Kaleem Taylor discusses his latest single ‘Not Alone’, the practice of songwriting and the spontaneity of live performance

Kaleem Taylor, the immensely talented and soulful vocalist whose new single Not Alone premiered on BBC Radio 1Xtra recently, cuts a guarded figure. A sense of distance runs through his latest release, its lyrics alluding to breakdowns in communication and its accompanying visual exploring the dimly lit double existence of its central character. But his is the sound of an artist maturing, observing the details that escape the many while confronting the emotions that the many suppress. Premiering the new video recently, Complex highlighted Taylor’s ‘surprising gift for undressing the painful minutiae of modern day relationships’ and we were keen to touch upon that, asking Taylor about the subtext of his latest lyrical construct, before moving through his key influences, collaborative projects and aspirations for the year ahead. Kaleem Taylor performs live at YES on 10th April 2019.

You released your new single Not Alone recently. Its lyrics appear to be heartfelt and candid – can you tell us a little about their subtext and the headspace you were in when setting those to paper?

Kaleem Taylor: ‘I’ve always fought against the voice inside that wants to talk to someone about the problems I have. Not Alone is me saying it’s ok to let my guard down, trust the people close to you, they will listen.’

As a writer and lyricist, what kinds of environments draw out your creativity? Do you prefer to work in isolation or is it the energy of other people and busy places that inspires you?

KT: ‘I prefer being alone, thinking, taking my time. It’s not such a bad thing to have people around you because they might have some good ideas for melodies or they might hear the song in a completely different way, but when it came to making this project, I needed to look at myself and get my complete thoughts out’.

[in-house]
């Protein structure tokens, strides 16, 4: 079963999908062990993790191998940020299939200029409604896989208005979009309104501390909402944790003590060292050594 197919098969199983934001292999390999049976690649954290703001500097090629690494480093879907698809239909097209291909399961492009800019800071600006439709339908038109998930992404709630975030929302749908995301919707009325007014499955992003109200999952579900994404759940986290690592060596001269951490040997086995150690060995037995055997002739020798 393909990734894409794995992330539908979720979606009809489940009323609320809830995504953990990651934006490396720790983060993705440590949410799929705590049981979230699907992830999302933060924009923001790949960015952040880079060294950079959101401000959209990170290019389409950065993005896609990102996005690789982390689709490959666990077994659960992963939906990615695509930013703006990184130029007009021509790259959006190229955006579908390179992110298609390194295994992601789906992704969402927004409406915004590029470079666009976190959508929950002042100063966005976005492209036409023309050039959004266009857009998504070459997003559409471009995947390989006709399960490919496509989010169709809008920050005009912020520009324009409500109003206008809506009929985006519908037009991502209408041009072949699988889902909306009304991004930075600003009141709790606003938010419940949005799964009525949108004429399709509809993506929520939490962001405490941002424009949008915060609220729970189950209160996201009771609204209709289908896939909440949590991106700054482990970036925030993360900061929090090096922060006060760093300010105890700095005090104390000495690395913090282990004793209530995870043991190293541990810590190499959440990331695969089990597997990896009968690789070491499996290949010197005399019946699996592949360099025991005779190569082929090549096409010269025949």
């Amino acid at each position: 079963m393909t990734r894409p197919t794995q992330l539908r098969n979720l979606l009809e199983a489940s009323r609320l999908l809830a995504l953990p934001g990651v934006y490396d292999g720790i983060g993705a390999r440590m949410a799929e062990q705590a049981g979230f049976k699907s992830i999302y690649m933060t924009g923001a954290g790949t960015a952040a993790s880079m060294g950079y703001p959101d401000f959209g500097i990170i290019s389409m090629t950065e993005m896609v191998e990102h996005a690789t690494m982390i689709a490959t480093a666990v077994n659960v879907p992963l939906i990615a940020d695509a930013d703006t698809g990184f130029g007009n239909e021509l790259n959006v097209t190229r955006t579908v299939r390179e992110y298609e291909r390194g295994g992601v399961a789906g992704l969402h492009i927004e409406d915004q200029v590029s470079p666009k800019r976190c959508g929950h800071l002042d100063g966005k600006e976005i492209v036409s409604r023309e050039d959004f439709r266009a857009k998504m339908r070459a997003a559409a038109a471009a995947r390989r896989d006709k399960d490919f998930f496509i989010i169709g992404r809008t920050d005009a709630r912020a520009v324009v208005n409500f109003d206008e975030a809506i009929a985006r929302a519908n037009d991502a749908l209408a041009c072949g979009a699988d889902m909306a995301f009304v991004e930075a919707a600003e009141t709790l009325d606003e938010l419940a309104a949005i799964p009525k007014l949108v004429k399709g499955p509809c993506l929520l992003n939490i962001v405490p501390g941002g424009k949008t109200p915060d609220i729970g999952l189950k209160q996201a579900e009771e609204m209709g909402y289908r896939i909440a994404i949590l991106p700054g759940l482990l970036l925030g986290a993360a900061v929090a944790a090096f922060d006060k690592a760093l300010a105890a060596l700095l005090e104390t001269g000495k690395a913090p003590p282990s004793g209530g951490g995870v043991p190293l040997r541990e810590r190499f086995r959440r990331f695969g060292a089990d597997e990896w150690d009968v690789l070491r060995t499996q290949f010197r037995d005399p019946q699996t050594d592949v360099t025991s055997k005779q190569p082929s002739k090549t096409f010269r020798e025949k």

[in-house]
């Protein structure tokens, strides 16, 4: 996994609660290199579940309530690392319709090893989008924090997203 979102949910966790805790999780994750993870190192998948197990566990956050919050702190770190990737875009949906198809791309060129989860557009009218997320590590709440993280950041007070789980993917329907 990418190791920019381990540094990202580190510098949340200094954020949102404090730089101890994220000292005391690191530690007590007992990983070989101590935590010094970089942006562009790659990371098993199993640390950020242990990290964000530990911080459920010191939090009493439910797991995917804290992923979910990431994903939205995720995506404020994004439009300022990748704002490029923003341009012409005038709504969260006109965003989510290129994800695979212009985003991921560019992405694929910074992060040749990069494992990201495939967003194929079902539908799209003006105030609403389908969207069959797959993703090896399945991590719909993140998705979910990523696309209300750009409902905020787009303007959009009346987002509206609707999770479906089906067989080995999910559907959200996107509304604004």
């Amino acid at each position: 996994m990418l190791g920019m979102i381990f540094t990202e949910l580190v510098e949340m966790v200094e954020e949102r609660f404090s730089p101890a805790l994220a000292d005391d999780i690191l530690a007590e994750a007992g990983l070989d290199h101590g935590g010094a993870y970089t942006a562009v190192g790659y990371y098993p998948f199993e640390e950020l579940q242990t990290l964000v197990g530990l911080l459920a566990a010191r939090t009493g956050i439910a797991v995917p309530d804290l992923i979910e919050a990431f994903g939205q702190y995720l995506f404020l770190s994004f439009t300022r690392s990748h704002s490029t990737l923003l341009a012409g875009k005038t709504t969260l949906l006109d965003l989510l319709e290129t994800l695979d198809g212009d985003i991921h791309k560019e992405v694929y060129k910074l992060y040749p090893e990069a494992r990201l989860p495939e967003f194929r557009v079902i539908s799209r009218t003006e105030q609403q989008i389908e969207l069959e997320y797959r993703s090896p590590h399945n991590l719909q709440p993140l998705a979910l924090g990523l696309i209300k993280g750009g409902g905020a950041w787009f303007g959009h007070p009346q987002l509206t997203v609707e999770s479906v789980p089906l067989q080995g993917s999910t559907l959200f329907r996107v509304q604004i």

You’ve been working with producer The Code for some time and it seems that you have a strong understanding. Can you describe your working dynamic and how the two of you typically collaborate or communicate to create a track?

KT: ‘I just think over time, you start to understand what works and what doesn’t. He knows what I like and he’s open to making changes to help me creatively. Usually I just get sent the music and I just vibe solo, but we have worked in the same room before and the outcome is never any lesser’.

Who were the vocalists that influenced you in your development as a singer? Were there artists who, by example taught you about dynamics, timbre and diction?

KT: ‘For me, it’s hard to say which ones subconsciously taught me particular things but I know I’ve always listened to Stevie Wonder, D’Angelo, Lauryn Hill and some other names of course but I guess they’ve just all played a part in how I sing today’.

How much is music a part of your daily life? Are you able to switch off those creative impulses, or is it something that’s always present?

KT: ‘It’s an everyday thing. There’s always something to talk about, even when I’m out and I see something, whether that be an old couple, people in a rush to get to somewhere, driving at night, whatever it is there’s always something to write down or a voice note to record for later’.

What do you enjoy most about performing? Is it something that comes naturally and does it present you the opportunity to connect with the audience is such a way that you can’t on record, or communicating online?

KT: ‘I would say it’s the idea of freedom. You rehearse of course but there’s no plan, it’s all about how it feels and for me, when an artist and the audience can feel together it’s a beautiful thing’.

What are your aspirations for 2019, be they musical, creative or otherwise?

KT: ‘This year I wanna keep sharing music, keep spreading love and continue growing. 2019 is finally the year when I make an album, it’s something I’ve been working towards but I feel like I’m now ready for’.